Queensland Judgments
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Wiggins Island Coal Export Terminal Pty Limited v Civil Mining & Construction Pty Ltd

Unreported Citation:

[2021] QCA 8

EDITOR'S NOTE

This case involved an appeal against orders that costs follow the event for each of a successful claim and counterclaim. Notably, the Court gave consideration to whether an offer to settle pursuant to r 353 UCPR could cover both a claim and counterclaim (or whether they could not, due to their being separate proceedings); whether it was possible to consider the “net result” of orders on a claim and counterclaim for the purposes of rr 360 and 361 UCPR; and whether an offer expressed to be made pursuant to the Rules, but defective under them, was effective as a Calderbank offer, or could otherwise be considered in exercising the discretion as to costs.

Holmes CJ and Philippides JA and Brown J

29 January 2021

Background

Wiggins Island Coal Export Terminal Pty Ltd (“Wiggins”) appealed against costs orders made in proceedings in which Civil Mining & Construction Pty Ltd (“Civil Mining”) succeeded on its claim, and Wiggins succeeded on its counterclaim. [1]. The net result of the two judgments was that Wiggins was required to pay Civil Mining ~$1.7 million. [1].

The costs issues arise from the fact that Wiggins had made an “all up offer”, purportedly pursuant to Ch 9 Pt 5 of the Uniform Civil Procedure Rules (“UCPR”), to settle “all claims in the proceeding”. [2]. Wiggins contended that, once interest was added, the offer was worth ~$1.8 million, and therefore more than the net result achieved by Civil Mining. [2]. It argued that its offer was effective under rr 360 and 361 of the UCPR, with the cost consequences provided by those Rules. [3]. Alternatively, it argued that its offer was effective as a Calderbank offer. [3].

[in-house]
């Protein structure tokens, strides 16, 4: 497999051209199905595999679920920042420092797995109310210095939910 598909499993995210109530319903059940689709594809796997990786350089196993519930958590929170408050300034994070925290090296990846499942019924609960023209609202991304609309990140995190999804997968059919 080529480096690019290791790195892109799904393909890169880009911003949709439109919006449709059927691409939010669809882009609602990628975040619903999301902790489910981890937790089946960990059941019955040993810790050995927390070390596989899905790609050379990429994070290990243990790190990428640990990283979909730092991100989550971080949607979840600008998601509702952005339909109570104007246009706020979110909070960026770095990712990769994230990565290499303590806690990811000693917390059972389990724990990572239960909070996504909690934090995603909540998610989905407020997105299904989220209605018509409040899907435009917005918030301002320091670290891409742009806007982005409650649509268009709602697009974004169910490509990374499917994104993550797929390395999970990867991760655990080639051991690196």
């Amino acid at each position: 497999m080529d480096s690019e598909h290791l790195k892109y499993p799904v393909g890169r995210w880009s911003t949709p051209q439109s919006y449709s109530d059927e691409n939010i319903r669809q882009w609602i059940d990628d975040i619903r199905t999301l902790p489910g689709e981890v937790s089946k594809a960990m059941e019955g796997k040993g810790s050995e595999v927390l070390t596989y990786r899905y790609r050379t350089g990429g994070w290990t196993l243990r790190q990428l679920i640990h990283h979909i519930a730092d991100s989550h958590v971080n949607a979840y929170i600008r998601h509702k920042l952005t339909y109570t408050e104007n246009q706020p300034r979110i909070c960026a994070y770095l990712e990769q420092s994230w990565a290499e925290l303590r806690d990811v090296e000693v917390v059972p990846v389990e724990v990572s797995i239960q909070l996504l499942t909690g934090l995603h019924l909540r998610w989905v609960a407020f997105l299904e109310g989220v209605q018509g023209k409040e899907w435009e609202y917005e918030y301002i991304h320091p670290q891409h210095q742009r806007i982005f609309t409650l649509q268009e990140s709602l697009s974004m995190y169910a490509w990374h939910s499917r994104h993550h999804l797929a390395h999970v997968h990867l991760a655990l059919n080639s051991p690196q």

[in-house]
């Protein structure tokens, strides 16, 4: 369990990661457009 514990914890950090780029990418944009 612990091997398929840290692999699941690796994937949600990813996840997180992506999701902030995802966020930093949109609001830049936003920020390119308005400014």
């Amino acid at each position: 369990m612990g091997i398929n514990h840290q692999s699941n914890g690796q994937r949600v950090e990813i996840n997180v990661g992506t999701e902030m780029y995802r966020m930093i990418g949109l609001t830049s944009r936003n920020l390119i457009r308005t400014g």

At first instance, Flanagan J concluded that Wiggins’ offer was not effective either under r 360 or r 361 UCPR, or as a Calderbank offer. [5]. His Honour ordered each party to pay the other’s costs in the proceeding (of the claim and counterclaim respectively), in accordance with the general Rule. [5]. Wiggins appeals against those orders, re-agitating the arguments mentioned above. [7].